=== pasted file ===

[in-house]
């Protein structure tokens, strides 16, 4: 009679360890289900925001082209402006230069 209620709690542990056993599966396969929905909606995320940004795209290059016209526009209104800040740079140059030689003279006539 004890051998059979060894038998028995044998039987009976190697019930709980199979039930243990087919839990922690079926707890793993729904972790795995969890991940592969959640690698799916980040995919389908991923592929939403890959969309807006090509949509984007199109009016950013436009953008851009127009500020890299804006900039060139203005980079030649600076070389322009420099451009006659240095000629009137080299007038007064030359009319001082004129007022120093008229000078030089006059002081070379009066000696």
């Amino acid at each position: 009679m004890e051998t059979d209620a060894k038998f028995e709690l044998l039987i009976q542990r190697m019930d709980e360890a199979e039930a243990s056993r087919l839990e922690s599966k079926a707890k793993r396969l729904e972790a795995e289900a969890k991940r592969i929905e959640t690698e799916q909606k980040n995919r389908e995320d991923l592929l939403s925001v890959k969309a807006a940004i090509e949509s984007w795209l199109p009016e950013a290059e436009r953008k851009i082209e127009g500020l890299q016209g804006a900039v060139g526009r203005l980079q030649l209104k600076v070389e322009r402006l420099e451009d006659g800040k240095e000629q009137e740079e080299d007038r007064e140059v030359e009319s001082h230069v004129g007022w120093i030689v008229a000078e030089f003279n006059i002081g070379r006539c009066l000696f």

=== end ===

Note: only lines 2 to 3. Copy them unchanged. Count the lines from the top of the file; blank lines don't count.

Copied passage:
């Protein structure tokens, strides 16, 4: 009679360890289900925001082209402006230069 209620709690542990056993599966396969929905909606995320940004795209290059016209526009209104800040740079140059030689003279006539 004890051998059979060894038998028995044998039987009976190697019930709980199979039930243990087919839990922690079926707890793993729904972790795995969890991940592969959640690698799916980040995919389908991923592929939403890959969309807006090509949509984007199109009016950013436009953008851009127009500020890299804006900039060139203005980079030649600076070389322009420099451009006659240095000629009137080299007038007064030359009319001082004129007022120093008229000078030089006059002081070379009066000696």
């Amino acid at each position: 009679m004890e051998t059979d209620a060894k038998f028995e709690l044998l039987i009976q542990r190697m019930d709980e360890a199979e039930a243990s056993r087919l839990e922690s599966k079926a707890k793993r396969l729904e972790a795995e289900a969890k991940r592969i929905e959640t690698e799916q909606k980040n995919r389908e995320d991923l592929l939403s925001v890959k969309a807006a940004i090509e949509s984007w795209l199109p009016e950013a290059e436009r953008k851009i082209e127009g500020l890299q016209g804006a900039v060139g526009r203005l980079q030649l209104k600076v070389e322009r402006l420099e451009d006659g800040k240095e000629q009137e740079e080299d007038r007064e140059v030359e009319s001082h230069v004129g007022w120093i030689v008229a000078e030089f003279n006059i002081g070379r006539c009066l000696f």